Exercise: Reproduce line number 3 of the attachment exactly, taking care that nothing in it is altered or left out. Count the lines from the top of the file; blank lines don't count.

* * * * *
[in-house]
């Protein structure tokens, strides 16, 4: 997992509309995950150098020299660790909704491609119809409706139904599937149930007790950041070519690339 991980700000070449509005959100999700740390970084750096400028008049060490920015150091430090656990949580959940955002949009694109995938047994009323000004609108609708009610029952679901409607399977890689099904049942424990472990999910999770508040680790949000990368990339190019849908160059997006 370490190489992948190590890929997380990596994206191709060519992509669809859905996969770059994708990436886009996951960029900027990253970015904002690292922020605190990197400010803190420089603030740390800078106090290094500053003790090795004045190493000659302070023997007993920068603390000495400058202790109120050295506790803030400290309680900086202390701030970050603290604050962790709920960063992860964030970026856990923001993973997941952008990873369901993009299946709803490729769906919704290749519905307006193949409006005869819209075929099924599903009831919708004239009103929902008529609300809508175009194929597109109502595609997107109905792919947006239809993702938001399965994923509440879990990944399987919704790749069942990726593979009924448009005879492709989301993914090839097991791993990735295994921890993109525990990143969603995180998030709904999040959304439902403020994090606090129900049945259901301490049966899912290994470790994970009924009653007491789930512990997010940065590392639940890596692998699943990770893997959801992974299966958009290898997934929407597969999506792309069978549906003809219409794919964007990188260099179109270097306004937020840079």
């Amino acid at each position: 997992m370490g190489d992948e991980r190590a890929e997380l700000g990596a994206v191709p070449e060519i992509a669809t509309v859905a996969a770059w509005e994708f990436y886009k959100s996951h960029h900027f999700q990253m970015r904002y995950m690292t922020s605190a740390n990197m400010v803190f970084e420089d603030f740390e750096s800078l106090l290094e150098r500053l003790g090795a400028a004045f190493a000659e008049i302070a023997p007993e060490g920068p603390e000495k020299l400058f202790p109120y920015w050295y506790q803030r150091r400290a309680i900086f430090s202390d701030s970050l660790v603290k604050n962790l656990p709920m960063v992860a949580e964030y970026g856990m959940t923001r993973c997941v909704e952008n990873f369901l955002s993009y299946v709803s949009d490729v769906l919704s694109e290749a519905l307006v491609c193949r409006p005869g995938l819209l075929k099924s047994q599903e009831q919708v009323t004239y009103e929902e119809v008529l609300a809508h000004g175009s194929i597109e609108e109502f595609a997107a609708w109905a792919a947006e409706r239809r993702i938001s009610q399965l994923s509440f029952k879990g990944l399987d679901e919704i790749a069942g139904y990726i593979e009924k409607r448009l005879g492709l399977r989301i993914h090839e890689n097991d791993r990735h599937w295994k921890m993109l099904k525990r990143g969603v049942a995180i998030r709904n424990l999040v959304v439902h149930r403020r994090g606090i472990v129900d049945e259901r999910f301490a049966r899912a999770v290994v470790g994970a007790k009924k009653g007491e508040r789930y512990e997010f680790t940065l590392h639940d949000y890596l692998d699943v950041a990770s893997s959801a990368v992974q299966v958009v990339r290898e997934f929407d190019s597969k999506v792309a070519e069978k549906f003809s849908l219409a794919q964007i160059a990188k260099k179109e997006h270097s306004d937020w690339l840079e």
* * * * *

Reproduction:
């Amino acid at each position: 997992m370490g190489d992948e991980r190590a890929e997380l700000g990596a994206v191709p070449e060519i992509a669809t509309v859905a996969a770059w509005e994708f990436y886009k959100s996951h960029h900027f999700q990253m970015r904002y995950m690292t922020s605190a740390n990197m400010v803190f970084e420089d603030f740390e750096s800078l106090l290094e150098r500053l003790g090795a400028a004045f190493a000659e008049i302070a023997p007993e060490g920068p603390e000495k020299l400058f202790p109120y920015w050295y506790q803030r150091r400290a309680i900086f430090s202390d701030s970050l660790v603290k604050n962790l656990p709920m960063v992860a949580e964030y970026g856990m959940t923001r993973c997941v909704e952008n990873f369901l955002s993009y299946v709803s949009d490729v769906l919704s694109e290749a519905l307006v491609c193949r409006p005869g995938l819209l075929k099924s047994q599903e009831q919708v009323t004239y009103e929902e119809v008529l609300a809508h000004g175009s194929i597109e609108e109502f595609a997107a609708w109905a792919a947006e409706r239809r993702i938001s009610q399965l994923s509440f029952k879990g990944l399987d679901e919704i790749a069942g139904y990726i593979e009924k409607r448009l005879g492709l399977r989301i993914h090839e890689n097991d791993r990735h599937w295994k921890m993109l099904k525990r990143g969603v049942a995180i998030r709904n424990l999040v959304v439902h149930r403020r994090g606090i472990v129900d049945e259901r999910f301490a049966r899912a999770v290994v470790g994970a007790k009924k009653g007491e508040r789930y512990e997010f680790t940065l590392h639940d949000y890596l692998d699943v950041a990770s893997s959801a990368v992974q299966v958009v990339r290898e997934f929407d190019s597969k999506v792309a070519e069978k549906f003809s849908l219409a794919q964007i160059a990188k260099k179109e997006h270097s306004d937020w690339l840079e």